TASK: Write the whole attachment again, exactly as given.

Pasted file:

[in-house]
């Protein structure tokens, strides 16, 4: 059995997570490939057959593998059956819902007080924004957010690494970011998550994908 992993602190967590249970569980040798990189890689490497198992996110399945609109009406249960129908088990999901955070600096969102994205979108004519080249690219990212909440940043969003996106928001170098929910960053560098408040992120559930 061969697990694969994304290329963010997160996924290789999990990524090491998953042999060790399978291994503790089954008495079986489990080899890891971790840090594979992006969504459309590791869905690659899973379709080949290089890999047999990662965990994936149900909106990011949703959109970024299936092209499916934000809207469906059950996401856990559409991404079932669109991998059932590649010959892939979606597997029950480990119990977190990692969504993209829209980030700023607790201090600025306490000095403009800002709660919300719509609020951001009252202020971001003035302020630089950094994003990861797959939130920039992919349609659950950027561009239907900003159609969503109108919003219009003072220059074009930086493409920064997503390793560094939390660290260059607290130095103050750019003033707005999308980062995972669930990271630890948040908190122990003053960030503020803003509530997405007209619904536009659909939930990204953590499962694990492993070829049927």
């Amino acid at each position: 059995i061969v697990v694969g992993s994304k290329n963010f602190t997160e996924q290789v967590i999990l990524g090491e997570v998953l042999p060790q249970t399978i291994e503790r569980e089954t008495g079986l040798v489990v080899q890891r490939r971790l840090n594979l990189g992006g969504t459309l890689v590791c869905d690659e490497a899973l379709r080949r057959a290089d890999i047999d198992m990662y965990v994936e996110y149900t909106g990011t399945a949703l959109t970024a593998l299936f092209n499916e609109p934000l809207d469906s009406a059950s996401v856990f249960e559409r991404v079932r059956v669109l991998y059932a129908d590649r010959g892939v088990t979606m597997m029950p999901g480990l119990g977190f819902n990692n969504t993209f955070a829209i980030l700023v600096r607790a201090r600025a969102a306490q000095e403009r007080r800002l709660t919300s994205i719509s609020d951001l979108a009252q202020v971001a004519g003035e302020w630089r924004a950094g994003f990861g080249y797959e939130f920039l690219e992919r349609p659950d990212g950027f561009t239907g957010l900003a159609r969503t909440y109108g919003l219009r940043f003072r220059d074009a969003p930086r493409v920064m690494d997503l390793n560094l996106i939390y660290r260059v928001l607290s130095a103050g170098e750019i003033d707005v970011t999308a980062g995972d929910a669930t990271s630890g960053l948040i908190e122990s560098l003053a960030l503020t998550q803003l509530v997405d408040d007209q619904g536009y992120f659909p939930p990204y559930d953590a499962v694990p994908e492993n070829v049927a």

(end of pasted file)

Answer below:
[in-house]
């Protein structure tokens, strides 16, 4: 059995997570490939057959593998059956819902007080924004957010690494970011998550994908 992993602190967590249970569980040798990189890689490497198992996110399945609109009406249960129908088990999901955070600096969102994205979108004519080249690219990212909440940043969003996106928001170098929910960053560098408040992120559930 061969697990694969994304290329963010997160996924290789999990990524090491998953042999060790399978291994503790089954008495079986489990080899890891971790840090594979992006969504459309590791869905690659899973379709080949290089890999047999990662965990994936149900909106990011949703959109970024299936092209499916934000809207469906059950996401856990559409991404079932669109991998059932590649010959892939979606597997029950480990119990977190990692969504993209829209980030700023607790201090600025306490000095403009800002709660919300719509609020951001009252202020971001003035302020630089950094994003990861797959939130920039992919349609659950950027561009239907900003159609969503109108919003219009003072220059074009930086493409920064997503390793560094939390660290260059607290130095103050750019003033707005999308980062995972669930990271630890948040908190122990003053960030503020803003509530997405007209619904536009659909939930990204953590499962694990492993070829049927």
């Amino acid at each position: 059995i061969v697990v694969g992993s994304k290329n963010f602190t997160e996924q290789v967590i999990l990524g090491e997570v998953l042999p060790q249970t399978i291994e503790r569980e089954t008495g079986l040798v489990v080899q890891r490939r971790l840090n594979l990189g992006g969504t459309l890689v590791c869905d690659e490497a899973l379709r080949r057959a290089d890999i047999d198992m990662y965990v994936e996110y149900t909106g990011t399945a949703l959109t970024a593998l299936f092209n499916e609109p934000l809207d469906s009406a059950s996401v856990f249960e559409r991404v079932r059956v669109l991998y059932a129908d590649r010959g892939v088990t979606m597997m029950p999901g480990l119990g977190f819902n990692n969504t993209f955070a829209i980030l700023v600096r607790a201090r600025a969102a306490q000095e403009r007080r800002l709660t919300s994205i719509s609020d951001l979108a009252q202020v971001a004519g003035e302020w630089r924004a950094g994003f990861g080249y797959e939130f920039l690219e992919r349609p659950d990212g950027f561009t239907g957010l900003a159609r969503t909440y109108g919003l219009r940043f003072r220059d074009a969003p930086r493409v920064m690494d997503l390793n560094l996106i939390y660290r260059v928001l607290s130095a103050g170098e750019i003033d707005v970011t999308a980062g995972d929910a669930t990271s630890g960053l948040i908190e122990s560098l003053a960030l503020t998550q803003l509530v997405d408040d007209q619904g536009y992120f659909p939930p990204y559930d953590a499962v694990p994908e492993n070829v049927a």